Tate says we can think of Scala as Edward Scissorhands. He is the construction of spare parts and a lot of paradigms that already exist. I prefer to think of Scala as MacGuyver; It can do pretty much anything in a pinch. Scala was a comfortable environment to take a break in for a while. It sports functional programming paradigms like higher-order functions, while retaining many imperative concepts held over from C-based languages. Its also completely interoperable with Java, so all of those libraries we’ve grown attached to like joda and jsyn can be reused in the same lexical environment.
For concurrency Scala provides an actor system, much like Io. Tate clearly planned the book to address concurrency in a methodical way, first by introducing simple examples with Io, then advancing to Scala before diving headlong into the deep waters of Erlang and Clojure.
Things get uncomfortable again as Tate introduces erlang. From the get go Erlang baffled me, and when it was revealed that it was modeled after Prolog, I understood why. The only language compared to an antagonist in a movie, Tate describes Erlang as Agent Smith from the Matrix. Tate says that this is due to the self-replicating capabilities of Agent Smith in relation to the fail-safes built into Erlang, allowing the user to build highly fault tolerant concurrent systems that “just won’t die”. I think it’s because Erlang is evil.
Erlang is clearly very powerful, so as with Prolog I struggled through the examples and problem sets. I still don’t feel like I fully grasp how to do anything useful with it. Of the languages in the book, I feel like this is the one I need to spend the most time with to really understand.
Next we get a lisp. Clojure, a language fully compatible with the jvm is a lisp not at all unlike Scheme, minus a few parentheses. For Tate this language is like Yoda, no doubt due to the “reverse” notation of the arguments and the “inside-outness” of the code construction, at least compared to C.
Surprisingly, I took right to it. Of the new lexical environments this felt the most comfortable, but then, I’ve played with emacs a bit. The concurrency framework is not at all unlike scala with some notable additions. The concept of STM was awkward at first, but after fiddling with it for a while I was comfortable producing usable code.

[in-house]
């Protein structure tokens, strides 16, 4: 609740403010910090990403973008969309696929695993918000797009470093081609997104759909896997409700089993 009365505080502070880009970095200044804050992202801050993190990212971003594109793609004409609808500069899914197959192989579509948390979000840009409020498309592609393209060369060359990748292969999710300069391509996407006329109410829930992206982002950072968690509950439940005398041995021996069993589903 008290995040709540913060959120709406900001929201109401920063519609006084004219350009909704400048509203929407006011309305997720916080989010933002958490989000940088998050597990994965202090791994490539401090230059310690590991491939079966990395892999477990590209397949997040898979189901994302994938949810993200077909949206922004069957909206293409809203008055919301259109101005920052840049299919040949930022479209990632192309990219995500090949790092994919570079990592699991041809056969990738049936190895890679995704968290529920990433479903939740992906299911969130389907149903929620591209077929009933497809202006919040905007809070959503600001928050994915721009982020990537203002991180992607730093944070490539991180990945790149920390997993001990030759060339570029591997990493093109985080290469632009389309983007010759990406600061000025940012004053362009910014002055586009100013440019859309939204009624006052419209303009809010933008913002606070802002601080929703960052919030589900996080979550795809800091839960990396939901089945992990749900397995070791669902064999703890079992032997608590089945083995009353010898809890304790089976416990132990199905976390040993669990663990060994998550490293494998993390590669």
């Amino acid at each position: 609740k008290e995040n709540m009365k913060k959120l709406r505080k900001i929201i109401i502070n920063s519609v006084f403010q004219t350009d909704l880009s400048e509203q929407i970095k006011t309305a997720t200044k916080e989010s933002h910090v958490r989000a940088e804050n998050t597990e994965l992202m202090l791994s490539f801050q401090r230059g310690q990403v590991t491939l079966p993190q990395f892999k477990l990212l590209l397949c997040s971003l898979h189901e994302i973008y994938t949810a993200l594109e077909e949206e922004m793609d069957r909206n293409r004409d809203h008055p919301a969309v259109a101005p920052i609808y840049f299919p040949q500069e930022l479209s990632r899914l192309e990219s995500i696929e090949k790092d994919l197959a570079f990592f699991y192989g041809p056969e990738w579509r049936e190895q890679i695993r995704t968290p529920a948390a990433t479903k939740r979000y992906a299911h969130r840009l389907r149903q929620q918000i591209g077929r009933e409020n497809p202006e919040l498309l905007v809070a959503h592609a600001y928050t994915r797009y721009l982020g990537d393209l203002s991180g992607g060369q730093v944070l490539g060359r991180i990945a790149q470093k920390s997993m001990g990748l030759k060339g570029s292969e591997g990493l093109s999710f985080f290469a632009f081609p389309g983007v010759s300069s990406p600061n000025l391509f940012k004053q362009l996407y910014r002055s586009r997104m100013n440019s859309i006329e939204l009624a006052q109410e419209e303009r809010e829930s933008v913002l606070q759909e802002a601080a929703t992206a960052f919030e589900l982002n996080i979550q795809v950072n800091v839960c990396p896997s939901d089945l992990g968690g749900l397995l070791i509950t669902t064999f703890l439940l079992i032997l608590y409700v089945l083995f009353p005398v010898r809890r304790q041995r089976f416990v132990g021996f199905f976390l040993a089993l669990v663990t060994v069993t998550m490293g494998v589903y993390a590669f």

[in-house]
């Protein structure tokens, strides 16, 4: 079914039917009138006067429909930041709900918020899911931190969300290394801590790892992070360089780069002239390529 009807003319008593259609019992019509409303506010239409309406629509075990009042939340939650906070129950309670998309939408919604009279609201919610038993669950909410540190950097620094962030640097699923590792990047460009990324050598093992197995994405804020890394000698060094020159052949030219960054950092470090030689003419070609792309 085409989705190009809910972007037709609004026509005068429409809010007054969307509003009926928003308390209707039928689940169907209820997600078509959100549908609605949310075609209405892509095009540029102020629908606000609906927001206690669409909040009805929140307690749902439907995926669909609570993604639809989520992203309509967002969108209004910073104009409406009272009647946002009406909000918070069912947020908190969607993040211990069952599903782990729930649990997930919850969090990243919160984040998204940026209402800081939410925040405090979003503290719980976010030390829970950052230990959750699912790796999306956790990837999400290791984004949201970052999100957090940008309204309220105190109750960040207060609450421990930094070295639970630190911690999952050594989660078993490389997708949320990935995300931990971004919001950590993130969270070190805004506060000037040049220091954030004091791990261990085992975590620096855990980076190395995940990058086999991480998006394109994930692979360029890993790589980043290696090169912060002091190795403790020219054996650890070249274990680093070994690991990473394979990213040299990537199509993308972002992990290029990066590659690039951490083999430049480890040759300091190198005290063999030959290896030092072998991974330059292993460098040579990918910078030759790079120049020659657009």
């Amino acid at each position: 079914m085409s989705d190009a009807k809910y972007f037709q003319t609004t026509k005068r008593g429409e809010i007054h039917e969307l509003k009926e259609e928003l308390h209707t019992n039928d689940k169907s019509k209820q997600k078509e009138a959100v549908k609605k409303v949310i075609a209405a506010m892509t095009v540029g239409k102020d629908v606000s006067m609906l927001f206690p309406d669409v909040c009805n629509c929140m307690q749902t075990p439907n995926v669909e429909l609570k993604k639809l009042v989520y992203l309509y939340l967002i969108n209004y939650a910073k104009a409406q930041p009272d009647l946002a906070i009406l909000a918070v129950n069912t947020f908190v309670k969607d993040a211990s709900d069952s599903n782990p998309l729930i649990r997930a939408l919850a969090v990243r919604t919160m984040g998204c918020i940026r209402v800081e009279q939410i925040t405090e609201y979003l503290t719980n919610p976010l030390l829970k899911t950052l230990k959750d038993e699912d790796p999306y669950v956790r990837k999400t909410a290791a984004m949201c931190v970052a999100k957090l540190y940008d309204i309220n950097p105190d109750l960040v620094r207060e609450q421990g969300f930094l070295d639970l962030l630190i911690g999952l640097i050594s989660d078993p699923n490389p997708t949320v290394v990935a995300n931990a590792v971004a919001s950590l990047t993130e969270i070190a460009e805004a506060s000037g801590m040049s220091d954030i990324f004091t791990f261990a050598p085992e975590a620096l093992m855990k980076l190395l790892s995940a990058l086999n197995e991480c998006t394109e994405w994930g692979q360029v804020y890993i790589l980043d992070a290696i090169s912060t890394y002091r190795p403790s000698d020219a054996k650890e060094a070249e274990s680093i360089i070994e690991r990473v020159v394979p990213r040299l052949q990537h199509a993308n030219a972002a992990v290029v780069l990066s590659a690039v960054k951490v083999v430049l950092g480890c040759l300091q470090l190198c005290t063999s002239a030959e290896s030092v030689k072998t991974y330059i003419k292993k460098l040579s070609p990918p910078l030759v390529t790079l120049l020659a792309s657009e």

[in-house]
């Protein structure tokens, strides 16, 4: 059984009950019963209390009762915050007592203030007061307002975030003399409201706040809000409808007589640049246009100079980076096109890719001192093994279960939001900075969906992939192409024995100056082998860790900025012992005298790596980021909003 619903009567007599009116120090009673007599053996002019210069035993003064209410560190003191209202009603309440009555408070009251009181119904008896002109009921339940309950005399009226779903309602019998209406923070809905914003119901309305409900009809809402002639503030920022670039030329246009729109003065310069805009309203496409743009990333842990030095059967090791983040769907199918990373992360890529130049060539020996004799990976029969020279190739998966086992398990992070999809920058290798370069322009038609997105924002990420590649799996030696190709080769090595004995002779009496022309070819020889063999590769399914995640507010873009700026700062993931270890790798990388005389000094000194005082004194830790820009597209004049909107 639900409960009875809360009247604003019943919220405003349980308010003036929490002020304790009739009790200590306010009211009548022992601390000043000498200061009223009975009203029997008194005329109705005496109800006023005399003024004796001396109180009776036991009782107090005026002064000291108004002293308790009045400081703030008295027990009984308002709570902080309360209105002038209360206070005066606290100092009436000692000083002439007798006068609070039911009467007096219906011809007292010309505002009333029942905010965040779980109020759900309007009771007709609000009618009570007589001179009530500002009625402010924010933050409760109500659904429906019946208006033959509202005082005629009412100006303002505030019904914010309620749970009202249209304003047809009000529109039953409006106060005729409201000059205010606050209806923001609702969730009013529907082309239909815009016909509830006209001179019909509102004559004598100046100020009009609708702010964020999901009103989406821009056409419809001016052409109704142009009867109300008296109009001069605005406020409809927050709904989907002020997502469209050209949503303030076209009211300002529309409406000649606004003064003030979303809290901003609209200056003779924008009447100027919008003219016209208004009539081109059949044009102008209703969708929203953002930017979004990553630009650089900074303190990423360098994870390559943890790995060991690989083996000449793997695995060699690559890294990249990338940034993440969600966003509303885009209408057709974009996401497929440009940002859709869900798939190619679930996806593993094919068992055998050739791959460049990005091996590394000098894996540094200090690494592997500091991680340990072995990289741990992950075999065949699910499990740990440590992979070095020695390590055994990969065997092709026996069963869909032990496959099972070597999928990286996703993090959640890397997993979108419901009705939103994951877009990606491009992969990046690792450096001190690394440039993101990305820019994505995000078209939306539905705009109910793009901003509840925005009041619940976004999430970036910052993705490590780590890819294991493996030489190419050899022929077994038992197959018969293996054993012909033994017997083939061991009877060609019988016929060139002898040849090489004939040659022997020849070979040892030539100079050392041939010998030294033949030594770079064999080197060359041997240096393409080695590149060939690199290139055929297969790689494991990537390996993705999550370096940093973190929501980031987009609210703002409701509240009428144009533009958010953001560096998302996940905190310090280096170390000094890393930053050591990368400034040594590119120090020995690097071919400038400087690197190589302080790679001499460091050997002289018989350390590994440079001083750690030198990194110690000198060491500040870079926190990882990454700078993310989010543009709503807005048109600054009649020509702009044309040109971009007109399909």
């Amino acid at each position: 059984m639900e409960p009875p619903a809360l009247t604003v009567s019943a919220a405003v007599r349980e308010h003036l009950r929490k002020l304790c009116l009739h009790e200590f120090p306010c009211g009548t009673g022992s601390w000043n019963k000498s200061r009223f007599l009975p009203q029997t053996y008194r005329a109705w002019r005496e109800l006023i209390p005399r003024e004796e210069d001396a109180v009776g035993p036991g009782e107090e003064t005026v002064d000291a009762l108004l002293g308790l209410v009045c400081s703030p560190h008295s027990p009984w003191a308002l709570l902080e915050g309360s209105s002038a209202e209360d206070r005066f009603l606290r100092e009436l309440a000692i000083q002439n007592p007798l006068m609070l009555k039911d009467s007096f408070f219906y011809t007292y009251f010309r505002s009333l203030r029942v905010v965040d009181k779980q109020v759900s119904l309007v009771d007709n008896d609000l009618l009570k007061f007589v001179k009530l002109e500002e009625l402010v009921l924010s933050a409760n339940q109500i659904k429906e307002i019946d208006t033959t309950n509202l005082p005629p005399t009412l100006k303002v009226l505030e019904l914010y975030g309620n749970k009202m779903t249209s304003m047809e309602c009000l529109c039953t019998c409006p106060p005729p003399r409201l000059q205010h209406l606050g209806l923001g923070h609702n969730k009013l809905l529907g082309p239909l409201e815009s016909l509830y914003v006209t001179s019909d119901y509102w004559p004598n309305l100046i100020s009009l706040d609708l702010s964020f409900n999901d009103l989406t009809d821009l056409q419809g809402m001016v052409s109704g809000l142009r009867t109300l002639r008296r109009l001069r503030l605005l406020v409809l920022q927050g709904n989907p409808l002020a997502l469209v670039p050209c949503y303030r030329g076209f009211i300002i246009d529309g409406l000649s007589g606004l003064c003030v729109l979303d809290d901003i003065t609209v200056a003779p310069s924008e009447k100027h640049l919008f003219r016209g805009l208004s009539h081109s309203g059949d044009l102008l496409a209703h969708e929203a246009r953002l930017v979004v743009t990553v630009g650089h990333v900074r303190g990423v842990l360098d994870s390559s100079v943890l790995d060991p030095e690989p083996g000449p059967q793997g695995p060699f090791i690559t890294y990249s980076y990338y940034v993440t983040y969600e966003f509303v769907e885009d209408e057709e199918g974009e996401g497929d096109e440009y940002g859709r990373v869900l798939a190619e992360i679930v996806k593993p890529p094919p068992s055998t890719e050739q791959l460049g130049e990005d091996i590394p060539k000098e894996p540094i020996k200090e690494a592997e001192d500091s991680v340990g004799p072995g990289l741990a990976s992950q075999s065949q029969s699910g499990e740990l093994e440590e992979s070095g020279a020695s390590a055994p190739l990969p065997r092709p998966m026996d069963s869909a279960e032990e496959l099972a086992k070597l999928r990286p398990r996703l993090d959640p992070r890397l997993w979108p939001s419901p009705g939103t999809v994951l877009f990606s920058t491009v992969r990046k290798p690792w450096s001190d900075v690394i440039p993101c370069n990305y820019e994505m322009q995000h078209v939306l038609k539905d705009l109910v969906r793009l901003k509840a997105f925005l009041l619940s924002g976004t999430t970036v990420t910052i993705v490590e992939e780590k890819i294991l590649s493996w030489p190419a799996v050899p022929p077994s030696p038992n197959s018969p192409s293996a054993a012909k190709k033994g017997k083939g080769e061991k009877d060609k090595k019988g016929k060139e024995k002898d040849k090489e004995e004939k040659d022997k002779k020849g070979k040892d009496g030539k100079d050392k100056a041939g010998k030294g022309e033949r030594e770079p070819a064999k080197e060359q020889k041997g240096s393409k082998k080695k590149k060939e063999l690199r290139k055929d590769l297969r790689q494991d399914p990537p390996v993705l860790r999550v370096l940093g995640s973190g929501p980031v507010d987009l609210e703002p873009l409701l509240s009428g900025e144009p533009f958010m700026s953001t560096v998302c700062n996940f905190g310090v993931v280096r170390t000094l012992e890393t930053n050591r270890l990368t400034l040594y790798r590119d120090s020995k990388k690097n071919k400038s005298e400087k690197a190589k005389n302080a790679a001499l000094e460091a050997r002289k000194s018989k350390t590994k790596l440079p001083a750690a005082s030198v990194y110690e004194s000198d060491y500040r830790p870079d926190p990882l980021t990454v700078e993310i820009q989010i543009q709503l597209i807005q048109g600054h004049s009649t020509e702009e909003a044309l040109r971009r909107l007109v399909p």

The interoperability with Java is another major benefit to using Clojure. For Dijkstra’s Sleeping Barber problem, rather than struggle through writing a queue from scratch, I just borrowed the existing Java LinkedBlockingQueue, cranking up one actor to poll it, and another to deliver to it:
In just under 1000 parentheses the barbershop problem was solved. The wrapper around it is unnecessary, but then the whole solution is a little bit wordy for Clojure.
Impressed as I was with Clojure, it was time to study the final language in the book, Haskell. I originally selected the book based on the inclusion of Haskell. For some time now I’ve wanted to take a crack at this pure functional, almost entirely mathematical language.
Compared with the ever logical Spock, I’m still dazzled by Haskell. Having read the chapter and gone through the exercises, I feel like I’ve only scratched the surface of what it can do. It’s unofficial tag is that it makes hard things easy, and easy things hard. That ain’t no lie. Try reading a file with it. Do something simple, like open a socket. I feels like pulling teeth. Now go write a Fibonacci solver. Chances are you’ll have cooked up something that can’t be done as succinctly or quickly as Haskell can do it. Of all the languages in the book, this is the one I intend to dig the deepest with.
When learning anything, I generally feel like a breadth-first overview is the best method of getting started. When learning new ways to think, this breadth-first search seems even more important. Get all your options on the table, see what’s been discovered before deciding how to tackle the problem. Selecting a strategy to go deeper with is a decision that can always be deferred until you know what your strategies are (Of course, you can only defer for so long before you just need to make a damned decision based on what you already know).
The real value of Seven Languages is that it provides this kind of breadth-first overview. You may know Java or C already. That’s great. What else is out there? What can a language like Io make easy? Clojure will help you understand lisp. Haskell will help you understand _any_ functional and improve your understanding of modern math. Scala will let you build damn near anything.
If you’re interested in seeing my solutions to the exercises and problem sets, you can find them here. I learned a lot along the way, and I think I achieved the goal I had set out to achieve: Learning new ways to think.